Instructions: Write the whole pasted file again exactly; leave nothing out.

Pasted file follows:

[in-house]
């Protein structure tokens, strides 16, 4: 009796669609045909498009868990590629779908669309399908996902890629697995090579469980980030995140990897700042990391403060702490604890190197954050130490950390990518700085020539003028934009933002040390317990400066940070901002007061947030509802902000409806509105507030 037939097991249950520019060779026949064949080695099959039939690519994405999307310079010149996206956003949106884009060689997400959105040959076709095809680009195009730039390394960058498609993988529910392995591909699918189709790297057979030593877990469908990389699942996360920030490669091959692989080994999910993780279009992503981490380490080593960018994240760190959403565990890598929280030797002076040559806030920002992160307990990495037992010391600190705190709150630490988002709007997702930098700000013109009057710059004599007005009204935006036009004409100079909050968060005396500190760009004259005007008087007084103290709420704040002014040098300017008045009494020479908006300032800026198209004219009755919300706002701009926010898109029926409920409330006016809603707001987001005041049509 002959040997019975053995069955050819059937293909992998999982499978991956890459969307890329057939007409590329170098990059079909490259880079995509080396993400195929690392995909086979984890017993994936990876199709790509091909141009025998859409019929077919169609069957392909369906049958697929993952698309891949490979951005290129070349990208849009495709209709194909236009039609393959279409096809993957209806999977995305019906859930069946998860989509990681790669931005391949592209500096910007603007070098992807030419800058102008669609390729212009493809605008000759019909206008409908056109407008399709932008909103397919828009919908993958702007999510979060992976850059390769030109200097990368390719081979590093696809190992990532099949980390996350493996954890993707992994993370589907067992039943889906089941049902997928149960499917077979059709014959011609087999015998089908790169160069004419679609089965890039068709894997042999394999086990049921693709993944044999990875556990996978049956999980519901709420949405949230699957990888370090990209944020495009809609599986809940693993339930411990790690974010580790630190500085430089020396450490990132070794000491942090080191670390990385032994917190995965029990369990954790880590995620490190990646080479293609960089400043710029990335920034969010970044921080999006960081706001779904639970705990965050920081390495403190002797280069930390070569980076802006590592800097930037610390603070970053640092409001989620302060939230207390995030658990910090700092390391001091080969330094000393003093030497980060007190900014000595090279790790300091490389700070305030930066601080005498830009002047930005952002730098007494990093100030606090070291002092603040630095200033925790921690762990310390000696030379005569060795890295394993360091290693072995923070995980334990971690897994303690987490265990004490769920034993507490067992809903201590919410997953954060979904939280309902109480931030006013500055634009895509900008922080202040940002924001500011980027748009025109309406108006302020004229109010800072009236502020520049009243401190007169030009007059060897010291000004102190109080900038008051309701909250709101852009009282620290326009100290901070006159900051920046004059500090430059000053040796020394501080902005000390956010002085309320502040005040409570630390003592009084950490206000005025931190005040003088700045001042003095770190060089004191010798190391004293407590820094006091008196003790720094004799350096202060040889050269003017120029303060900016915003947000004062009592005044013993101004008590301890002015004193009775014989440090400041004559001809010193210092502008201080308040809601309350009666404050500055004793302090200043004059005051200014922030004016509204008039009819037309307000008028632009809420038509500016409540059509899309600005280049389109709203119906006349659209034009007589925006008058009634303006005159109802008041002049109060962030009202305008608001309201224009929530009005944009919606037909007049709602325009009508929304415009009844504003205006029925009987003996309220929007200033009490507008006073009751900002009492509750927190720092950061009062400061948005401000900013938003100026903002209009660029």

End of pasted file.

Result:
[in-house]
């Protein structure tokens, strides 16, 4: 009796669609045909498009868990590629779908669309399908996902890629697995090579469980980030995140990897700042990391403060702490604890190197954050130490950390990518700085020539003028934009933002040390317990400066940070901002007061947030509802902000409806509105507030 037939097991249950520019060779026949064949080695099959039939690519994405999307310079010149996206956003949106884009060689997400959105040959076709095809680009195009730039390394960058498609993988529910392995591909699918189709790297057979030593877990469908990389699942996360920030490669091959692989080994999910993780279009992503981490380490080593960018994240760190959403565990890598929280030797002076040559806030920002992160307990990495037992010391600190705190709150630490988002709007997702930098700000013109009057710059004599007005009204935006036009004409100079909050968060005396500190760009004259005007008087007084103290709420704040002014040098300017008045009494020479908006300032800026198209004219009755919300706002701009926010898109029926409920409330006016809603707001987001005041049509 002959040997019975053995069955050819059937293909992998999982499978991956890459969307890329057939007409590329170098990059079909490259880079995509080396993400195929690392995909086979984890017993994936990876199709790509091909141009025998859409019929077919169609069957392909369906049958697929993952698309891949490979951005290129070349990208849009495709209709194909236009039609393959279409096809993957209806999977995305019906859930069946998860989509990681790669931005391949592209500096910007603007070098992807030419800058102008669609390729212009493809605008000759019909206008409908056109407008399709932008909103397919828009919908993958702007999510979060992976850059390769030109200097990368390719081979590093696809190992990532099949980390996350493996954890993707992994993370589907067992039943889906089941049902997928149960499917077979059709014959011609087999015998089908790169160069004419679609089965890039068709894997042999394999086990049921693709993944044999990875556990996978049956999980519901709420949405949230699957990888370090990209944020495009809609599986809940693993339930411990790690974010580790630190500085430089020396450490990132070794000491942090080191670390990385032994917190995965029990369990954790880590995620490190990646080479293609960089400043710029990335920034969010970044921080999006960081706001779904639970705990965050920081390495403190002797280069930390070569980076802006590592800097930037610390603070970053640092409001989620302060939230207390995030658990910090700092390391001091080969330094000393003093030497980060007190900014000595090279790790300091490389700070305030930066601080005498830009002047930005952002730098007494990093100030606090070291002092603040630095200033925790921690762990310390000696030379005569060795890295394993360091290693072995923070995980334990971690897994303690987490265990004490769920034993507490067992809903201590919410997953954060979904939280309902109480931030006013500055634009895509900008922080202040940002924001500011980027748009025109309406108006302020004229109010800072009236502020520049009243401190007169030009007059060897010291000004102190109080900038008051309701909250709101852009009282620290326009100290901070006159900051920046004059500090430059000053040796020394501080902005000390956010002085309320502040005040409570630390003592009084950490206000005025931190005040003088700045001042003095770190060089004191010798190391004293407590820094006091008196003790720094004799350096202060040889050269003017120029303060900016915003947000004062009592005044013993101004008590301890002015004193009775014989440090400041004559001809010193210092502008201080308040809601309350009666404050500055004793302090200043004059005051200014922030004016509204008039009819037309307000008028632009809420038509500016409540059509899309600005280049389109709203119906006349659209034009007589925006008058009634303006005159109802008041002049109060962030009202305008608001309201224009929530009005944009919606037909007049709602325009009508929304415009009844504003205006029925009987003996309220929007200033009490507008006073009751900002009492509750927190720092950061009062400061948005401000900013938003100026903002209009660029």